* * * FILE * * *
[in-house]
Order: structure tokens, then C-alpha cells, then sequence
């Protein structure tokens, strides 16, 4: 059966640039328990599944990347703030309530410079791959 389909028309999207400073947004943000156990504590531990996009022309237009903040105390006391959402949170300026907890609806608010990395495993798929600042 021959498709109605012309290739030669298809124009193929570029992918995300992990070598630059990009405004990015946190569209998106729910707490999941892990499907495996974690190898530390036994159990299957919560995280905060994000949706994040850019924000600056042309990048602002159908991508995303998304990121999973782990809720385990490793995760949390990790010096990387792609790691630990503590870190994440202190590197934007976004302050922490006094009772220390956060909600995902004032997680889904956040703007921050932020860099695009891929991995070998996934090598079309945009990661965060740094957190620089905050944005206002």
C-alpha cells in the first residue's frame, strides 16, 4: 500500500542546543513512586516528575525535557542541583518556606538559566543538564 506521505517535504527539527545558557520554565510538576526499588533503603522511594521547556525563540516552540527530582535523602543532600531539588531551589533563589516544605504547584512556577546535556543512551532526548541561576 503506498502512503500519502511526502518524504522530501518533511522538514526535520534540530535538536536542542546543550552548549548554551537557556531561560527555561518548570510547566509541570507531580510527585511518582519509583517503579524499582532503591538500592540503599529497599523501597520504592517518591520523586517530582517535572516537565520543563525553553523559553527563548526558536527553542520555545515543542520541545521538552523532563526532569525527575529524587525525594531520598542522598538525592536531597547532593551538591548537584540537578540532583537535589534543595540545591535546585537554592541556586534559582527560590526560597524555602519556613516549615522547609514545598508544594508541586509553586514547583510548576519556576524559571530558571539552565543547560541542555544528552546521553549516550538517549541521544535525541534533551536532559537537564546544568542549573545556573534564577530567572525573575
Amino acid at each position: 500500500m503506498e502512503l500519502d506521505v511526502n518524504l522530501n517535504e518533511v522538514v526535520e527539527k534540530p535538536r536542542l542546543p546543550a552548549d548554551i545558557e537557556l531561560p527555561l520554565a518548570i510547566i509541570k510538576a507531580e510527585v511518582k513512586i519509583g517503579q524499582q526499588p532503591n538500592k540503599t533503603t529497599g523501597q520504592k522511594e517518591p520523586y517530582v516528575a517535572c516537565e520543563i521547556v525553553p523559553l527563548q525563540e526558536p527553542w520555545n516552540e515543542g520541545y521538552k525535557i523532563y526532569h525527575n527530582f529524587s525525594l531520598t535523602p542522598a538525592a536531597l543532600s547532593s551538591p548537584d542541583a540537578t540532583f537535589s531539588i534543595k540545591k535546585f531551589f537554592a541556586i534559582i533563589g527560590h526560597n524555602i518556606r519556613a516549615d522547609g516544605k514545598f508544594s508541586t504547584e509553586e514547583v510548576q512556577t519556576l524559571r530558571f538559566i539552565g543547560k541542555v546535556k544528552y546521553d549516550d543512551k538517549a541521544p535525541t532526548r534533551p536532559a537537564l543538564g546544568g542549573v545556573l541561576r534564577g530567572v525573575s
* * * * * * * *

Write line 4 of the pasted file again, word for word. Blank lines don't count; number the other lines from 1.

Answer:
C-alpha cells in the first residue's frame, strides 16, 4: 500500500542546543513512586516528575525535557542541583518556606538559566543538564 506521505517535504527539527545558557520554565510538576526499588533503603522511594521547556525563540516552540527530582535523602543532600531539588531551589533563589516544605504547584512556577546535556543512551532526548541561576 503506498502512503500519502511526502518524504522530501518533511522538514526535520534540530535538536536542542546543550552548549548554551537557556531561560527555561518548570510547566509541570507531580510527585511518582519509583517503579524499582532503591538500592540503599529497599523501597520504592517518591520523586517530582517535572516537565520543563525553553523559553527563548526558536527553542520555545515543542520541545521538552523532563526532569525527575529524587525525594531520598542522598538525592536531597547532593551538591548537584540537578540532583537535589534543595540545591535546585537554592541556586534559582527560590526560597524555602519556613516549615522547609514545598508544594508541586509553586514547583510548576519556576524559571530558571539552565543547560541542555544528552546521553549516550538517549541521544535525541534533551536532559537537564546544568542549573545556573534564577530567572525573575